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Chief super in vulnerability training call for officers

President of the Chief Superintendents Association of England and Wales says officers should have a public protection licence
Published - 05/09/2016 By - John Toner - Police Oracle

Police officers who work with vulnerable members of the public should "require a licence to practice".

That is the view of Gavin Thomas, President of the Chief Superintendents Association of England and Wales (CSAEW), who will call for training and development to become the norm.

He says officers protecting children, victims of domestic abuse, the elderly and other people at risk have no agreed national standards to adhere to and often have no prior experience in the field.

Ch Supt Thomas will set out his message in front of the new policing minister Brandon Lewis at the CSAEW annual conference tomorrow.

He will say: "Vulnerability is one of the new volume demands that will define our service and what do we for years to come.

“We have standards, accreditation and skills to practice in firearms, public order and driving patrol cars.

“But currently there is no such requirement for protecting children and vulnerable people.

“Superintendents are carrying significant amounts of responsibility and must have the training and development to do their jobs effectively. It is a highly skilled specialism and should require a licence to practice.”

Earlier this year the association conducted a review of the 70 staff who lead on public protection within their various forces across the country.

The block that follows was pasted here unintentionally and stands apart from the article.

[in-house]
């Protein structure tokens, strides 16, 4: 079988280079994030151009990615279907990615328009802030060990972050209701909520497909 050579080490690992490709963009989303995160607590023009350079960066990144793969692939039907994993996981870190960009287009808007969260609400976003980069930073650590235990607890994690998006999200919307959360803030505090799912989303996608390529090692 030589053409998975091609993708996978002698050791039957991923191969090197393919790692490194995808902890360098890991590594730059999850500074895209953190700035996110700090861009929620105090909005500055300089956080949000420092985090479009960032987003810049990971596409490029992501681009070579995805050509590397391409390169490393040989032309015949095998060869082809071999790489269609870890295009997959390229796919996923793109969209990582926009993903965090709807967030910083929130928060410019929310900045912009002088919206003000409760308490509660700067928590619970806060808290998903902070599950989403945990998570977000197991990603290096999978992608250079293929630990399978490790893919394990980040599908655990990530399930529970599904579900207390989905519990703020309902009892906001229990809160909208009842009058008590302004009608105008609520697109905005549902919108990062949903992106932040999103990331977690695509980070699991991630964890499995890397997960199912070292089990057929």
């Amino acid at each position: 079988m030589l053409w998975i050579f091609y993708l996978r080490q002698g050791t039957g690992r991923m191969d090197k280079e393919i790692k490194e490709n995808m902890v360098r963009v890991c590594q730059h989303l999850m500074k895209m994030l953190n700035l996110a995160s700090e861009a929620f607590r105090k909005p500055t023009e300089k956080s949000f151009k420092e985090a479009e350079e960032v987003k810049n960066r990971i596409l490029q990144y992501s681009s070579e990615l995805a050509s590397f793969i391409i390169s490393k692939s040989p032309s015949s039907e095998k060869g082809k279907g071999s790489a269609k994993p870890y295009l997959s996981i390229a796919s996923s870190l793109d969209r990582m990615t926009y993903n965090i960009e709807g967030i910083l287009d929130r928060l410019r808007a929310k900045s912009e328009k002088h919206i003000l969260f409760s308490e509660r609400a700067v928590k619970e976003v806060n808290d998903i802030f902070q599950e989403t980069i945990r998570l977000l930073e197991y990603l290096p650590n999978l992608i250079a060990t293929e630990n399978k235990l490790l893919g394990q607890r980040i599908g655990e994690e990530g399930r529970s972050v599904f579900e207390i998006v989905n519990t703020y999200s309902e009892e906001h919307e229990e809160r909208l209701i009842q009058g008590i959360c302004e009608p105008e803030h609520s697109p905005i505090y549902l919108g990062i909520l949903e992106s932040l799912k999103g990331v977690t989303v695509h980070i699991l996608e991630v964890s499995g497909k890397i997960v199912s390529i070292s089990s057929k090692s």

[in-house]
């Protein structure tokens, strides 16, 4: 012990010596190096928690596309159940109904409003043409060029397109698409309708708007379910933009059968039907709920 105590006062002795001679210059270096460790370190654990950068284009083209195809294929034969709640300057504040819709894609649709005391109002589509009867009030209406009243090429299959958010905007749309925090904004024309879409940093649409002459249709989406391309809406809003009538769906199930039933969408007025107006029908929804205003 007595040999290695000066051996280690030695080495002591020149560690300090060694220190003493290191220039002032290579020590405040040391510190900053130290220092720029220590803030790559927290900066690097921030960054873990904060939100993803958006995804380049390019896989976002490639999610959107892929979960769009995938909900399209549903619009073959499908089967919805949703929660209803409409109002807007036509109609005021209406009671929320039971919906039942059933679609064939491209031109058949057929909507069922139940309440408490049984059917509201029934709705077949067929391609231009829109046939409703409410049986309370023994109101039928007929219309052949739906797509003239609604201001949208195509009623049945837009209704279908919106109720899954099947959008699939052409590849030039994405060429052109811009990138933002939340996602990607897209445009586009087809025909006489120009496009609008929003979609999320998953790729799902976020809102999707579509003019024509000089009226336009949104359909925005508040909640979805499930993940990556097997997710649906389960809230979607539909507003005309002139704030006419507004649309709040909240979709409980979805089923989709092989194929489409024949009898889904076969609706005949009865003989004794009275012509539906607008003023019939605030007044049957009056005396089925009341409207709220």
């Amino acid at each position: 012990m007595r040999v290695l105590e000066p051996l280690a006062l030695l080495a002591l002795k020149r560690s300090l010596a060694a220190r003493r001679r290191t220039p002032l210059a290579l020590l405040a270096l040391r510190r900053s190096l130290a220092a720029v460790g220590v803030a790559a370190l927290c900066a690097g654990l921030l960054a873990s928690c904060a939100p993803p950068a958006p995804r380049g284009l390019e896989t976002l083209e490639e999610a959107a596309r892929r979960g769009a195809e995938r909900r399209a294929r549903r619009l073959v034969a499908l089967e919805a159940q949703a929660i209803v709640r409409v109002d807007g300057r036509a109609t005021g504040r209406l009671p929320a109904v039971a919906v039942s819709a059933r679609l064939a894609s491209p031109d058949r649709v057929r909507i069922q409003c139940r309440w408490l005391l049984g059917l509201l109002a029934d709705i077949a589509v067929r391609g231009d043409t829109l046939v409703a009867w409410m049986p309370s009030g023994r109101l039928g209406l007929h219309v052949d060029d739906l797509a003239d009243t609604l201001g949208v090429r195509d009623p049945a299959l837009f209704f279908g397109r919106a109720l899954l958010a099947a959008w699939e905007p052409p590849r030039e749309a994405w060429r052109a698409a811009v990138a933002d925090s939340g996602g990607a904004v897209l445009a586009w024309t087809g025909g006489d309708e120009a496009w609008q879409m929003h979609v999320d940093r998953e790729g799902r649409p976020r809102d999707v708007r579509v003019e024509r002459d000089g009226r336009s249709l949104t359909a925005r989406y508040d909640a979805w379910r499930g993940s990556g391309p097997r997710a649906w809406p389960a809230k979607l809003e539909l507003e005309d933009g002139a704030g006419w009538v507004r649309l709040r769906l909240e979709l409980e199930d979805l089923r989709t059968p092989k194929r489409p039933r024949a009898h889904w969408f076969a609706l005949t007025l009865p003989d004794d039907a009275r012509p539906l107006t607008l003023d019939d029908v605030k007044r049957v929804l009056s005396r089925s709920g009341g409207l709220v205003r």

The report highlighted that 48 per cent had no previous experience of public protection, 82 per cent had been given no training and 65 per cent of officers surveyed feel the current public protection unit model is unsustainable.

Ch Supt Thomas will also call for a common definition of vulnerability and a review of the current Multi-Agency Safeguarding Hub (MASH) models.

He will say: “There is no standard definition that all public services are working to. It cannot be right that a missing person in one area might not be defined as a missing person in another area.

“Policing, education, health, social care, probation and the charity and voluntary sectors must work to the same understanding, the same criteria and the same standard.

“The public have a right to expect this and I would struggle to explain why it is not the case.

“The MASH should be at the centre of partnerships, working together to protect the most vulnerable in our society.

“Yet across England and Wales they are very different in how they are organised, operate and share what is absolutely critical.

“They have information and intelligence that could save life and prevent harm.

“Yet it takes a serious case review or enquiry into the death of a child or vulnerable adult before the full picture of the risk is known, and which agency had what information that if shared might have been able to prevent that tragedy.  

“If we have consistency and a standard it will go some way to how we ensuring the right professional can make the right decision at the right time, because they have the right information.”

“This is not an easy fix. It is a complicated picture that requires cross-agency and cross-government commitment.

“But the prize, if we prevent even one child from harm or one adult from exploitation, must be worth it.”

The PSAEW has previously made calls for public protection work to be recognised as a specialism in the same way as firearms and public order and Ch Supt Thomas will continue this drive during his speech to conference tomorrow afternoon.

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